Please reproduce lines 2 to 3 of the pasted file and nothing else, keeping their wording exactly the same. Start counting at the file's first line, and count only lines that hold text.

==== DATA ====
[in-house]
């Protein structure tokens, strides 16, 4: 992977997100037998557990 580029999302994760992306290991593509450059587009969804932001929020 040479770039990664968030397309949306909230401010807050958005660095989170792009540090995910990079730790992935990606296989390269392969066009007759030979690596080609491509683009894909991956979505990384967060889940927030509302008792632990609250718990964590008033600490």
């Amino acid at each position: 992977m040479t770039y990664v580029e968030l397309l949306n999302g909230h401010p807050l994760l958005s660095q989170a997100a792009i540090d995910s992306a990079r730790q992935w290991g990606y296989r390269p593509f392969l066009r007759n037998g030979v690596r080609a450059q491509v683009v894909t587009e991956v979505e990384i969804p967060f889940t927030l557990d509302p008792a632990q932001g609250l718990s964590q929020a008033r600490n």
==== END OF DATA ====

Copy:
């Protein structure tokens, strides 16, 4: 992977997100037998557990 580029999302994760992306290991593509450059587009969804932001929020 040479770039990664968030397309949306909230401010807050958005660095989170792009540090995910990079730790992935990606296989390269392969066009007759030979690596080609491509683009894909991956979505990384967060889940927030509302008792632990609250718990964590008033600490």
């Amino acid at each position: 992977m040479t770039y990664v580029e968030l397309l949306n999302g909230h401010p807050l994760l958005s660095q989170a997100a792009i540090d995910s992306a990079r730790q992935w290991g990606y296989r390269p593509f392969l066009r007759n037998g030979v690596r080609a450059q491509v683009v894909t587009e991956v979505e990384i969804p967060f889940t927030l557990d509302p008792a632990q932001g609250l718990s964590q929020a008033r600490n």